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For streams more crystal than her skies,
The goddess flies from dirty Bath;*
Oh, Bubo, thou art fill’d with lies,
O, Virtue, he has left thy path !
Nor title can nor strings of blue,
Nor wealth immense thy fame restore;
Nor heav'nly peace of mind renew

What Time has buried is no more !
Where is the man who next to Wyndhamt shone
The Nation's column and the Senate's pride?
Where is the Patriot the Camillus gone?
Of true applause where now the levelling tide ?

But Wyndham dy'd while credit bloom'd,
Cursed, O Bubo, is thy fate;
An aged raven thou art doom'd,
The world's contempt-not worth its hate.

* Pultney, Earl of Bath.

+ Sir William Wyndham, father of the first Earl of Egremont.

THE

PATRIOT PARROT:

A Fable.

A ZEALOUS Patriot had a parrot taught,
To mimic sound, to prattle his own thought;
Rogues all, rogues all,” was Poll's eternal

tone, “ Rogues all, rogues all,” who e'er approach a

throne. How well the master judged, how well the bird, Critics decide the master is preferr'd; Servile he cringes, fawns, adores the throne, But honest Poll still keeps her honest tone. “ Rogues all, rogues all,” is her eternal song, Rogues all, rogues all,” who ’re slaves the court

among!

« Curse on this noisy bird,” the patriot cries;

Rogues all, rogues all,” still honest Poll replies. “ Tom, take the bird, wring off his neck, for

hoarse, “ Hoarse is as raven's croak his voice,and worse.” Rogues all, rogues all,” still honest Poll re

plied Who more a patriot lived than Poll, or dy'd ?

THE MORAL. From Poll's heroic soul let Statesmen see, With their first lesson should their last agree; The bird disdain'd his servile master's wrathWas it the bird of Sandys,* or of Bath ?*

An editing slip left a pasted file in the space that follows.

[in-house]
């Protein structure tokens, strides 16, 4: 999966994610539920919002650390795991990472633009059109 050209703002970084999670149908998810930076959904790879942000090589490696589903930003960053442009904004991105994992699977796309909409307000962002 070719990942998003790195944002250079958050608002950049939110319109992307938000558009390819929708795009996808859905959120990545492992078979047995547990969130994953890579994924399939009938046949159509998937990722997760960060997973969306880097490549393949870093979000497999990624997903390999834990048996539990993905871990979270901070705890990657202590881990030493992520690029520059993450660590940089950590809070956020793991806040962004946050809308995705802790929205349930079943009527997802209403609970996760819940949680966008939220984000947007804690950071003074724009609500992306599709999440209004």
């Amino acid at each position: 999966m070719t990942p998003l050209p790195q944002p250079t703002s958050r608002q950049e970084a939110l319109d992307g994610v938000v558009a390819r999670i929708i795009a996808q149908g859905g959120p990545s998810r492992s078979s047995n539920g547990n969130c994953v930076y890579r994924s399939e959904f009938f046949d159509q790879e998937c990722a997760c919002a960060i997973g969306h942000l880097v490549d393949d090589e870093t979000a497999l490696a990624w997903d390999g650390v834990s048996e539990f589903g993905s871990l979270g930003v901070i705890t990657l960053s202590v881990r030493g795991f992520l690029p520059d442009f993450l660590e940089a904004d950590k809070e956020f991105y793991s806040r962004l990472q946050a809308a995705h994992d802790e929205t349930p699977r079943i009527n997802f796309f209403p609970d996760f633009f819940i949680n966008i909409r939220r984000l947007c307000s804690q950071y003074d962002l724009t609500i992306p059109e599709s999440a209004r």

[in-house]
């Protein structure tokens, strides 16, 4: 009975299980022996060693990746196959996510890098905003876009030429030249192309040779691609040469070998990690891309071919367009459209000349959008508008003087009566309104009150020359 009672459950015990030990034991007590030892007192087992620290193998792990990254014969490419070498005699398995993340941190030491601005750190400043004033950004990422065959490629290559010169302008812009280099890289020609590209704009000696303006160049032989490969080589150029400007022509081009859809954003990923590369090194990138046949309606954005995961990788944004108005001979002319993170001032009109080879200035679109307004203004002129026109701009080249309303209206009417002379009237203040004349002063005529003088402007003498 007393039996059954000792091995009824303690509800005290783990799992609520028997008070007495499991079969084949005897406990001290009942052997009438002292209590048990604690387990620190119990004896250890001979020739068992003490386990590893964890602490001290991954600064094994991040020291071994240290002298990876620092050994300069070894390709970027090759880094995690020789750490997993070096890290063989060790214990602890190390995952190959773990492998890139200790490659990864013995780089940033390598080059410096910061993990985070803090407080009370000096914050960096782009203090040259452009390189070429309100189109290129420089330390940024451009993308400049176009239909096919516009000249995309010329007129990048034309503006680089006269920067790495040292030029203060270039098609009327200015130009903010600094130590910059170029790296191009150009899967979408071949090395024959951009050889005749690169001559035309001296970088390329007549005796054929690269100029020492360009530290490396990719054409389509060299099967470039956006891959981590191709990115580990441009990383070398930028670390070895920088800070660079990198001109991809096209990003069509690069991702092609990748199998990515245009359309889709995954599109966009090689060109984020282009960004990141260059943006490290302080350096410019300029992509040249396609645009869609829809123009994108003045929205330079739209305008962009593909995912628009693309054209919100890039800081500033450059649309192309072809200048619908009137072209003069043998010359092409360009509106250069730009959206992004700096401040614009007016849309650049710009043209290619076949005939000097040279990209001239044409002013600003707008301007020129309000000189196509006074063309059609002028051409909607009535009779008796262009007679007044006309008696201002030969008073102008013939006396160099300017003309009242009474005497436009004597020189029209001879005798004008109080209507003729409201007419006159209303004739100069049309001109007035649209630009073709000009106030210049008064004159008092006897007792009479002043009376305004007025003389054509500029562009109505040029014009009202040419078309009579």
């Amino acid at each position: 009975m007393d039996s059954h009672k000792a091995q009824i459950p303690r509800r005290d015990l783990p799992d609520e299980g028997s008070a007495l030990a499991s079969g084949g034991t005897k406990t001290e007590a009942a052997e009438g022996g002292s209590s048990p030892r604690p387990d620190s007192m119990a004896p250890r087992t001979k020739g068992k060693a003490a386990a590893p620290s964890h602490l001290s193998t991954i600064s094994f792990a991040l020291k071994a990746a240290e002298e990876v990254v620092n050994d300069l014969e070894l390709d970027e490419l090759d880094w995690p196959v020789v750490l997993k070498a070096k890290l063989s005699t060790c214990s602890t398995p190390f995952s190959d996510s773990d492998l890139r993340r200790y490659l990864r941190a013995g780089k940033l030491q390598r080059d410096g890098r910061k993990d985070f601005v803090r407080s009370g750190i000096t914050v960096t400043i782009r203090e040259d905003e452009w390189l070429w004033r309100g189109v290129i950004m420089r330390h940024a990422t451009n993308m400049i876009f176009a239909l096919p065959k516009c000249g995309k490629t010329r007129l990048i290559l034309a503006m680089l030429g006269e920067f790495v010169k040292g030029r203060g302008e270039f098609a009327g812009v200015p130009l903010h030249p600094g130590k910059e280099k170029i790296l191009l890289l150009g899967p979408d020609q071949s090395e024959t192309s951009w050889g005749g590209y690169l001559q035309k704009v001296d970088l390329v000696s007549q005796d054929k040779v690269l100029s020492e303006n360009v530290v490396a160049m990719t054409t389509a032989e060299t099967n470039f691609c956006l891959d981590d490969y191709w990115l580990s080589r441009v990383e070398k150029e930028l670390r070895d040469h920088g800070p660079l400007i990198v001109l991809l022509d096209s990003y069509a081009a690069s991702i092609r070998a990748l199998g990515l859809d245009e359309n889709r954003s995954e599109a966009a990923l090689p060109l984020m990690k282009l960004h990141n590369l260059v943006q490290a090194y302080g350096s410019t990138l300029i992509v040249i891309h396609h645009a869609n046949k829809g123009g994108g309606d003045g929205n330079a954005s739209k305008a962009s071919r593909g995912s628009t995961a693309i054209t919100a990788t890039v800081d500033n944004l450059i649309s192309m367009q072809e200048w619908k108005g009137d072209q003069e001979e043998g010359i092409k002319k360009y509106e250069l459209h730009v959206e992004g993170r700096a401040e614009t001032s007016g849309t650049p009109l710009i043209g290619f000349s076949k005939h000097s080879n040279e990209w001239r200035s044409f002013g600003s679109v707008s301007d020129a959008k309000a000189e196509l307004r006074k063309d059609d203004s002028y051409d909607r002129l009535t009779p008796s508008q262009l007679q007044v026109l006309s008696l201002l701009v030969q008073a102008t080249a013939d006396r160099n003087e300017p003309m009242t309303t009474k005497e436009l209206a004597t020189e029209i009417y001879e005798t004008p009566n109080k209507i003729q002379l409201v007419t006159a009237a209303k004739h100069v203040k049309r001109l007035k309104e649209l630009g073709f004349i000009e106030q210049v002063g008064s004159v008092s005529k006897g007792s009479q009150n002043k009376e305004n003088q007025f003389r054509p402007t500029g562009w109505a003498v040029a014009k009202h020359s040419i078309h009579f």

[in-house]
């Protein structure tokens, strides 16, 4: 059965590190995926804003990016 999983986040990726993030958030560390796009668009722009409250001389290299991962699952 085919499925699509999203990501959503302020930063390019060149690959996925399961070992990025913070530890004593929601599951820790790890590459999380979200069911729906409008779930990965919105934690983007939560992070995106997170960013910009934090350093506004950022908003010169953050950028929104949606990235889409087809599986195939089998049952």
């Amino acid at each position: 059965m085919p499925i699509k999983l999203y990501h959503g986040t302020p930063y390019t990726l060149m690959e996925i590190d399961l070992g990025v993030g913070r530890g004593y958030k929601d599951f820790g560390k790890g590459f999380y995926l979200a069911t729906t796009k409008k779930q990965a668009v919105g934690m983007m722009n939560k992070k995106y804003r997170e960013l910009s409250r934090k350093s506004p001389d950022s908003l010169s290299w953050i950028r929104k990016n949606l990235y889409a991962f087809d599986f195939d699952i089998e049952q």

Samuel, first Lord Sandys.--Thus Sandys thinks he has spoken an Epigram when he crinkles up his nose and lays a smart accent on Ways and Means.-W.

+ Wm. Pultney, Earl of Bath.

AN EPITAPH

ON THE POLITICAL MEMORY OF

WILLIAM PULTNEY, EARL OF BATH;

Who died to Fame, July 15th, 1742.

PULTNEY, no friend to truth, in fraud sincere,
In act unfaithful, and from honour clear;
Who broke his promise, served his private ends,
Who gain'd a title, and who lost all friends;
Dishonour'd by himself, by none approv’d,
Curs’d, scorn'd, and hated, e'en by those he

lov’d.

A BALLAD:

IN IMITATION OF “ WILLIAM AND MARGARET,”

ADDRESSED TO

WM. EARL OF BATH.

"TWAS in the hour when guiltless care

Is lull'd in soft repose;
When nothing wakes, save fell despair,

Beset with cureless woes.
Inviting sleep, lo, William lay,

The down he vainly prest; Honour, alas ! had soar'd away,

And shame had poisoned rest. Britannia, with that stern regard

That conscious worth puts on, Before his frantic eye appear’d,

And pierc'd him with a groan. Her cheek had lost its rosy bloom,

And languid roll'd her eye; This once could brighten midnight gloom,

That shame the Tyrian dye.

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